March For Our Lives 2018

Poor People to March on Washington, D.C. for 50th Anniversary of MLK’s Poor People’s Campaign and Resurrection City!
On June 2nd, poor families from across the country will gather in the Kensington neighborhood of Philadelphia, the poorest District in Pennsylvania, to march to Washington D.C. in the March for Our Lives.
This march will mark the 50th anniversary of Dr. Martin Luther King Jr.’s Poor People’s Campaign and Resurrection City erected in 1968 on the National Mall. The march will begin on June 2nd from the Kensington neighborhood of Philadelphia and end on June 12th at the National Mall in Washington, D.C.
Sign up to join us for the March for Our Lives and donate $10 today to support this effort.
As put by PPEHRC member, Galen Tyler: “We are this new and unsettling force that King spoke of in 1968.”
Kensington is home to the highest death rate of ANY major U.S. city. In 2016, 64,000 Americans died from opioids – more than in the entire Vietnam War (55,000). In Philadelphia, there were 1,200 overdose deaths last year due to mostly opioids. It has quadrupled the murder rate.
Kensington is also home to the Kensington Welfare Rights Union (KWRU). The KWRU was created as a direct response to the cuts in public assistance at the same time that no jobs were being created for welfare recipients. Cheri Honkala went on to become the first welfare recipient to testify before Congress about the impact of the welfare cuts (see Myth of the Welfare Queen). At the time, politicians were slamming the poor by creating images of welfare queens and deadbeat dads instead of telling the real story which was one of poor single mothers and unemployed fathers, entering the prison system in record numbers to become a part of the prison industrial complex. This led KWRU to look for help and models of organizing outside of their own neighborhood and soon they linked with the poor in both urban and rural areas around the country that were facing the same plight, forming the Poor People’s Economic Human Rights Campaign.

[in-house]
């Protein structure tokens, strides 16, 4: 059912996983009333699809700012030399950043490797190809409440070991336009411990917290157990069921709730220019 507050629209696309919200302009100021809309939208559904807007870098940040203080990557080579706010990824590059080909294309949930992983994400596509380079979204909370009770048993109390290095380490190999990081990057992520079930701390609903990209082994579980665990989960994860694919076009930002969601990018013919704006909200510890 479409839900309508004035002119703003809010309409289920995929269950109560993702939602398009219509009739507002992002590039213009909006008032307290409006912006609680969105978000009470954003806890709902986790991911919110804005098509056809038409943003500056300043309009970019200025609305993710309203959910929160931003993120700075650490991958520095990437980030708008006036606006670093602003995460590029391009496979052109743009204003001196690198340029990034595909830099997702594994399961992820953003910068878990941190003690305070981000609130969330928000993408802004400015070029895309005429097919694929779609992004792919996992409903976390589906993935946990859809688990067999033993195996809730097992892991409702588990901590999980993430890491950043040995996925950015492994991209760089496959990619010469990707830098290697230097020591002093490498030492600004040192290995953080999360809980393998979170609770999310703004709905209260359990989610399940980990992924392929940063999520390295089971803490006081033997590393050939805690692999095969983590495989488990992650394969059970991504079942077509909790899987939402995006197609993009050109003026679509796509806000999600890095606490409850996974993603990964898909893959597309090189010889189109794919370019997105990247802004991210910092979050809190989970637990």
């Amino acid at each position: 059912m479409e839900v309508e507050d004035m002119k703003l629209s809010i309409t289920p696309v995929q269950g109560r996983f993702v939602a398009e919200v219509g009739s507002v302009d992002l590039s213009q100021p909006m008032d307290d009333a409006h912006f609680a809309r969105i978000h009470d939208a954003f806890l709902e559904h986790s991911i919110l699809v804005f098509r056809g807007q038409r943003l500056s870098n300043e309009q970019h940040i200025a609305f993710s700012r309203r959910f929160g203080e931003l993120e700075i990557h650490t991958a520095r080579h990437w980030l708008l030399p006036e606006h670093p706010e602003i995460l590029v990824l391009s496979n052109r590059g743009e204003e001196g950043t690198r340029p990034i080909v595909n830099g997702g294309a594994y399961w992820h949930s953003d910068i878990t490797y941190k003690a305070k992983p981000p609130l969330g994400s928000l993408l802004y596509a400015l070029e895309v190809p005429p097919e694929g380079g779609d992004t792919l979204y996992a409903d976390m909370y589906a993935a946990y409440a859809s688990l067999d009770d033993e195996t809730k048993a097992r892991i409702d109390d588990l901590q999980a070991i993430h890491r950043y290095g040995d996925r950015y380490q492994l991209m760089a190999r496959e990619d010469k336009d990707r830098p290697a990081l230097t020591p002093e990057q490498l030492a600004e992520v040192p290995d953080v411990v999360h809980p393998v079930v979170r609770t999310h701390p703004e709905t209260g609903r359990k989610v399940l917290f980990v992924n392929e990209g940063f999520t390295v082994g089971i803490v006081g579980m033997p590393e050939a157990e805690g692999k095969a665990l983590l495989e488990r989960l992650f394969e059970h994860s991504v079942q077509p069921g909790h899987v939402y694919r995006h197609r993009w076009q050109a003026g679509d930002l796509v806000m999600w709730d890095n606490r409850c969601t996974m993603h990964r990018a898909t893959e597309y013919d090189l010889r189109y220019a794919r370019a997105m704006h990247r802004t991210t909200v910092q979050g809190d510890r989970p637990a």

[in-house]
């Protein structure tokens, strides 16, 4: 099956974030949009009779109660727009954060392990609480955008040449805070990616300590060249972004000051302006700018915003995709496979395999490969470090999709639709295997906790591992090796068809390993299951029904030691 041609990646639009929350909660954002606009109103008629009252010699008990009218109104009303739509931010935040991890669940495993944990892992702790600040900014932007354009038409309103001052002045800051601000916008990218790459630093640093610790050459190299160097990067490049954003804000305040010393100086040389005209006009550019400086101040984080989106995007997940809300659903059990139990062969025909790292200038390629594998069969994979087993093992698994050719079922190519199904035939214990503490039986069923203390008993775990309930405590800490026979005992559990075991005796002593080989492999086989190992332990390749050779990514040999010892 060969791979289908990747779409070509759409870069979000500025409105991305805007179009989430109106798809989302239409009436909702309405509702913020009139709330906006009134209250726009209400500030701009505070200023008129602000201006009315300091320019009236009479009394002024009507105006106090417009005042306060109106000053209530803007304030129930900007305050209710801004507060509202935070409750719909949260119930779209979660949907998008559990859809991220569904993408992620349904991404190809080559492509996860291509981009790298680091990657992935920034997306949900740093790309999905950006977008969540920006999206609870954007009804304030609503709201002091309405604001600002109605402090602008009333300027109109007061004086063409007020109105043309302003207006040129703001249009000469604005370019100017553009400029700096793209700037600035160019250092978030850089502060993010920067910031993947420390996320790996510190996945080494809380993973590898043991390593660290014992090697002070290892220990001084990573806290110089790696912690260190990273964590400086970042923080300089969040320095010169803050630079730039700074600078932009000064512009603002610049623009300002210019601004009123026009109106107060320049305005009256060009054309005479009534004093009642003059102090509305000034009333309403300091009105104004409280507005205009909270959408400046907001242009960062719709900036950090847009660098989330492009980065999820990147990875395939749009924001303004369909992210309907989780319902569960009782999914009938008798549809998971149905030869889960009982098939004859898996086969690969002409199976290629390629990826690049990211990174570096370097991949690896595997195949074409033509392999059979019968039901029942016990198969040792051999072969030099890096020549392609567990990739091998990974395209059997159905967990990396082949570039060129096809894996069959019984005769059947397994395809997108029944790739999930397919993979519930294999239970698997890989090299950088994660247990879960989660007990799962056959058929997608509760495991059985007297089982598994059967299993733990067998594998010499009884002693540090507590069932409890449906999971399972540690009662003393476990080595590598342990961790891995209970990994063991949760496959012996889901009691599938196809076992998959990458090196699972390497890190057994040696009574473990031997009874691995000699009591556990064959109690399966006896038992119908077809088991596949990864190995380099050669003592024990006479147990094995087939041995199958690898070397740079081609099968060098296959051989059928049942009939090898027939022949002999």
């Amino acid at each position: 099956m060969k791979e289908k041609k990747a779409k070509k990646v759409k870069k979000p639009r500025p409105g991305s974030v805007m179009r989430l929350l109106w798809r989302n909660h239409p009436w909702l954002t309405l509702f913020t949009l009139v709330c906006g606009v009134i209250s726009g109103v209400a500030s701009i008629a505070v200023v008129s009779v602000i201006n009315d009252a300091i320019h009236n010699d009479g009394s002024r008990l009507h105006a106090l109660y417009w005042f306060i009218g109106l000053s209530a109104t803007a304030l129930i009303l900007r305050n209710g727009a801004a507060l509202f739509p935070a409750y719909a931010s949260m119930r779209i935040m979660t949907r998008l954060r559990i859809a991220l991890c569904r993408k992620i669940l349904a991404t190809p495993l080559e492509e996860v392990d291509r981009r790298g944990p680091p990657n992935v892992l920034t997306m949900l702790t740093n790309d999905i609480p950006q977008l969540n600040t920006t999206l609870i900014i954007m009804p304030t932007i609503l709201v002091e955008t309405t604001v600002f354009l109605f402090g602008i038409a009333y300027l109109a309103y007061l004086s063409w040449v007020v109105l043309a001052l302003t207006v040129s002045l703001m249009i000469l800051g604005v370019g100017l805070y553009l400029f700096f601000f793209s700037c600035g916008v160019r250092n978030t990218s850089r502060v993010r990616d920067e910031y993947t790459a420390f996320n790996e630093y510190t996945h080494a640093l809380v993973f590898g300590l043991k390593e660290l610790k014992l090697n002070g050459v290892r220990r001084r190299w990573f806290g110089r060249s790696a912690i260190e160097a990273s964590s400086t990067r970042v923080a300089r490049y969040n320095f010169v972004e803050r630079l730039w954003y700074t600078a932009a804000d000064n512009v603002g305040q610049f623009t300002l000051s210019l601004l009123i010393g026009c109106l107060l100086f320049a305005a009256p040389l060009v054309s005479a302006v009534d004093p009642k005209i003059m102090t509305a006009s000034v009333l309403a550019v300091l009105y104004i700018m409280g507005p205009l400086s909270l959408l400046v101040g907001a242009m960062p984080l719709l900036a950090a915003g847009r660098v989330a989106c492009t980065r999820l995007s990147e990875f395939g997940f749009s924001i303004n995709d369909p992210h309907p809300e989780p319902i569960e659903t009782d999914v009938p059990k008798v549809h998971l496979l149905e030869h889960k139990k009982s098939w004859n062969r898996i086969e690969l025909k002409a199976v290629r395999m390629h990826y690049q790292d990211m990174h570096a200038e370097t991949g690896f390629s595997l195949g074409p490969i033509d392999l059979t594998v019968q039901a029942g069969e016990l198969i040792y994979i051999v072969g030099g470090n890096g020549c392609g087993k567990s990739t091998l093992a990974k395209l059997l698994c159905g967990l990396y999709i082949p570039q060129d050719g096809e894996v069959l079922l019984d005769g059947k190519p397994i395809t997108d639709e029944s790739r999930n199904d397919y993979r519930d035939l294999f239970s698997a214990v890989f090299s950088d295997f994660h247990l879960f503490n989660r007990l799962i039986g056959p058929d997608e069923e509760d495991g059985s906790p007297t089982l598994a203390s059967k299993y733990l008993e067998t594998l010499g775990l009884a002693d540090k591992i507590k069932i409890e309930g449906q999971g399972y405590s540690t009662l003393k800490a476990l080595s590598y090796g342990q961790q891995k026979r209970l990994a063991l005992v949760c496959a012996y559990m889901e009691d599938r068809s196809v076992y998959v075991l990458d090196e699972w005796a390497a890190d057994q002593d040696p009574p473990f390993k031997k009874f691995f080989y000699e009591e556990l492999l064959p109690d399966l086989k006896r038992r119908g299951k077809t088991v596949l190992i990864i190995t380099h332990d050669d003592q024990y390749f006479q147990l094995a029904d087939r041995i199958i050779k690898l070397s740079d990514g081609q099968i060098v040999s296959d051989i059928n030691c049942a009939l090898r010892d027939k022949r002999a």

From a neighborhood that once was filled with factories, offering a blue-collar life of making hats and cigars, now is ground zero in a drug war, where the number one source of income is drugs and the second welfare, and where mothers hope daily that their sons come home alive. It is these very real daily lives in a war zone that have given rise to the March for Our Lives 2018.
Yes, we the poor will march and speak for ourselves: the homeless, residents of Puerto Rico robbed of our land and culture, people in recovery, the disability community, the ‘welfare queens,’ the ‘deadbeat dads,’ homeless veterans, the hustlers, young and old, immigrants, the criminals, the ‘undeserving’ poor, black, white and Brown. We will march for our lives and when we arrive we will construct Resurrection city and Reclaim our future for generations to come.
 If you and/or your organization are interested in endorsing the event, please complete this form.
Current endorsements:
Ajamu Baraka
Black Alliance for Peace
CHAM Deliverance Ministry
Cindy Sheehan, Peace and Social Justice Activist
Cindy Sheehan’s Soapbox
Fight Toxic Prisons
Florida Green Party
Florida PPEHRC
Florida Homelessness Action Coalition
Florida Indigenous Rights Environmental Equality
Hearts for God Worship Center
Hopetown of Lewisburg, TN
Leonard Peltier Defense Committee
Liberty Tree
Maryland PPEHRC
Minnesota PPEHRC
New Jerusalem Laura
New York City Green Party
Pastor Adan Mairena, West Kensington Ministry
Pennsylvania Green Party
Philadelphia Green Party
Pinellas County Green Party
Poor Magazine
Popular Resistance
Punk for the Homeless (UK)
Refuge Ministries Tampa Bay
Refuge Ministries Orphanage Sierra Leone
Refuge Ministries of New Orleans
Refuge Ministries in Greater Seattle (WA)
Reverend Pinkney
Reverend Robin Harris
Revolutionary Road Radio Show
Revolutionary Caucus Tampa Bay
Sister Margaret McKenna
St. Pete for Peace
Veterans for Peace, Philadelphia
Youth Haven Ministries
Confirmed artists:
Dark Star Coven
Infinite Skillz
Mark Webber, actor
Matt Sedillo
Mic Crenshaw
Pedro El Poeta
Rebel Diaz
Refuge Beat Poets Collective
Room Full of Strangers